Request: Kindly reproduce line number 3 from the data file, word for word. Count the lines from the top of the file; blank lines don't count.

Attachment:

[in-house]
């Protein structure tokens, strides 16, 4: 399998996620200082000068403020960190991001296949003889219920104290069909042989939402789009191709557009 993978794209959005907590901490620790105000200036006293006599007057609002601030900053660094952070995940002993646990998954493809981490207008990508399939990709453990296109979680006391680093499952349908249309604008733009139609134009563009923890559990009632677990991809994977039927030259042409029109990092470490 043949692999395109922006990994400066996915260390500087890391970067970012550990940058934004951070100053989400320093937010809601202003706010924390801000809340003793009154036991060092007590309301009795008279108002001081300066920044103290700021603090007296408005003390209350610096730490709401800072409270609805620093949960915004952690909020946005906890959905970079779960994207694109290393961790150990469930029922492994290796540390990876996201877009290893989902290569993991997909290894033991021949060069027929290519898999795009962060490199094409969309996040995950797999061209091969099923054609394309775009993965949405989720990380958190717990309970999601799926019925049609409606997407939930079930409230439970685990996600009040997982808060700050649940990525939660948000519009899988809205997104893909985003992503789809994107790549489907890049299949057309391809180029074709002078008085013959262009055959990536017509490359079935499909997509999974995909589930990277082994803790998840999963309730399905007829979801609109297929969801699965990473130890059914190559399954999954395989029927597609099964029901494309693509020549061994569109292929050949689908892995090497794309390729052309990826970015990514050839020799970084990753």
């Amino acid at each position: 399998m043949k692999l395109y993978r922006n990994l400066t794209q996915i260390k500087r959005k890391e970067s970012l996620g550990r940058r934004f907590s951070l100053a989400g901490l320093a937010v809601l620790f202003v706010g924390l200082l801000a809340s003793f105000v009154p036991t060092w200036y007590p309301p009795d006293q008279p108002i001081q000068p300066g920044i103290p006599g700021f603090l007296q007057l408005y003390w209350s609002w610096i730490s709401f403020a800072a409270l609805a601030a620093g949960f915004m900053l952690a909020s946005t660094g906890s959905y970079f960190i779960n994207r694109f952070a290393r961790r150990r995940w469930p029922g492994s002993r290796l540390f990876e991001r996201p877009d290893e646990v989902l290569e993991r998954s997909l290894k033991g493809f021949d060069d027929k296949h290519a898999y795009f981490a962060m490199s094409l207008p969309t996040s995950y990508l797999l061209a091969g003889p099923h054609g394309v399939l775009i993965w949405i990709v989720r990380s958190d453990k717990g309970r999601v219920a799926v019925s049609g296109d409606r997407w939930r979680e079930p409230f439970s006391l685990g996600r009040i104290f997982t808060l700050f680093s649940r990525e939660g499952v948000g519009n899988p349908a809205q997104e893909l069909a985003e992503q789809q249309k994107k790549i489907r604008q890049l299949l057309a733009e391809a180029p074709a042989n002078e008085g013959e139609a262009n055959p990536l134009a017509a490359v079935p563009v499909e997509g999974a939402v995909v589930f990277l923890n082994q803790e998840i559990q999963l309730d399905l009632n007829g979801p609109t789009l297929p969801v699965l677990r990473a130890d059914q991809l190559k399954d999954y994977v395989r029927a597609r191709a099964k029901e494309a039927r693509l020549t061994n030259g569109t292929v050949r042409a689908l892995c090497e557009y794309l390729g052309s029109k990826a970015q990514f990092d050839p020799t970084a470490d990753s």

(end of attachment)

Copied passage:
């Amino acid at each position: 399998m043949k692999l395109y993978r922006n990994l400066t794209q996915i260390k500087r959005k890391e970067s970012l996620g550990r940058r934004f907590s951070l100053a989400g901490l320093a937010v809601l620790f202003v706010g924390l200082l801000a809340s003793f105000v009154p036991t060092w200036y007590p309301p009795d006293q008279p108002i001081q000068p300066g920044i103290p006599g700021f603090l007296q007057l408005y003390w209350s609002w610096i730490s709401f403020a800072a409270l609805a601030a620093g949960f915004m900053l952690a909020s946005t660094g906890s959905y970079f960190i779960n994207r694109f952070a290393r961790r150990r995940w469930p029922g492994s002993r290796l540390f990876e991001r996201p877009d290893e646990v989902l290569e993991r998954s997909l290894k033991g493809f021949d060069d027929k296949h290519a898999y795009f981490a962060m490199s094409l207008p969309t996040s995950y990508l797999l061209a091969g003889p099923h054609g394309v399939l775009i993965w949405i990709v989720r990380s958190d453990k717990g309970r999601v219920a799926v019925s049609g296109d409606r997407w939930r979680e079930p409230f439970s006391l685990g996600r009040i104290f997982t808060l700050f680093s649940r990525e939660g499952v948000g519009n899988p349908a809205q997104e893909l069909a985003e992503q789809q249309k994107k790549i489907r604008q890049l299949l057309a733009e391809a180029p074709a042989n002078e008085g013959e139609a262009n055959p990536l134009a017509a490359v079935p563009v499909e997509g999974a939402v995909v589930f990277l923890n082994q803790e998840i559990q999963l309730d399905l009632n007829g979801p609109t789009l297929p969801v699965l677990r990473a130890d059914q991809l190559k399954d999954y994977v395989r029927a597609r191709a099964k029901e494309a039927r693509l020549t061994n030259g569109t292929v050949r042409a689908l892995c090497e557009y794309l390729g052309s029109k990826a970015q990514f990092d050839p020799t970084a470490d990753s």